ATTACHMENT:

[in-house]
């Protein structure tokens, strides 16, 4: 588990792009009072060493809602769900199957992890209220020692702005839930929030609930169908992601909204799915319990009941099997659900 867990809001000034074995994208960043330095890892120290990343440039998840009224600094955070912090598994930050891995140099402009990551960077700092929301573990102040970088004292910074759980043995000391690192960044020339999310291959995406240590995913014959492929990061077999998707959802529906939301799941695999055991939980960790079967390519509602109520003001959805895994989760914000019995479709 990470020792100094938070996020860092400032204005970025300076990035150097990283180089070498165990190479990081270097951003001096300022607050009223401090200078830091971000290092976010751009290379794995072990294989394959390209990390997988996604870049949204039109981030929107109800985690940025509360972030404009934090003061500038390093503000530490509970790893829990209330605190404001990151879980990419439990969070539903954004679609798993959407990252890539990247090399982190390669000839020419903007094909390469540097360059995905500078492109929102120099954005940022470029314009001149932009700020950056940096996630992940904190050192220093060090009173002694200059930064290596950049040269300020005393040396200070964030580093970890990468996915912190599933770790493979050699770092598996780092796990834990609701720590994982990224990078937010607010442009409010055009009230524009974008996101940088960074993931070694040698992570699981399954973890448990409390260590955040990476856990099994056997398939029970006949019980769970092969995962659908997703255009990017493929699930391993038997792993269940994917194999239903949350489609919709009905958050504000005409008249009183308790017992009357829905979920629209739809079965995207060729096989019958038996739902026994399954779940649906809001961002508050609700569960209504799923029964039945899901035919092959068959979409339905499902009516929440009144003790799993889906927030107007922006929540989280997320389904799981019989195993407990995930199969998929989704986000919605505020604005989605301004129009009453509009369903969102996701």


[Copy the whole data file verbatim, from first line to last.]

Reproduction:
[in-house]
């Protein structure tokens, strides 16, 4: 588990792009009072060493809602769900199957992890209220020692702005839930929030609930169908992601909204799915319990009941099997659900 867990809001000034074995994208960043330095890892120290990343440039998840009224600094955070912090598994930050891995140099402009990551960077700092929301573990102040970088004292910074759980043995000391690192960044020339999310291959995406240590995913014959492929990061077999998707959802529906939301799941695999055991939980960790079967390519509602109520003001959805895994989760914000019995479709 990470020792100094938070996020860092400032204005970025300076990035150097990283180089070498165990190479990081270097951003001096300022607050009223401090200078830091971000290092976010751009290379794995072990294989394959390209990390997988996604870049949204039109981030929107109800985690940025509360972030404009934090003061500038390093503000530490509970790893829990209330605190404001990151879980990419439990969070539903954004679609798993959407990252890539990247090399982190390669000839020419903007094909390469540097360059995905500078492109929102120099954005940022470029314009001149932009700020950056940096996630992940904190050192220093060090009173002694200059930064290596950049040269300020005393040396200070964030580093970890990468996915912190599933770790493979050699770092598996780092796990834990609701720590994982990224990078937010607010442009409010055009009230524009974008996101940088960074993931070694040698992570699981399954973890448990409390260590955040990476856990099994056997398939029970006949019980769970092969995962659908997703255009990017493929699930391993038997792993269940994917194999239903949350489609919709009905958050504000005409008249009183308790017992009357829905979920629209739809079965995207060729096989019958038996739902026994399954779940649906809001961002508050609700569960209504799923029964039945899901035919092959068959979409339905499902009516929440009144003790799993889906927030107007922006929540989280997320389904799981019989195993407990995930199969998929989704986000919605505020604005989605301004129009009453509009369903969102996701």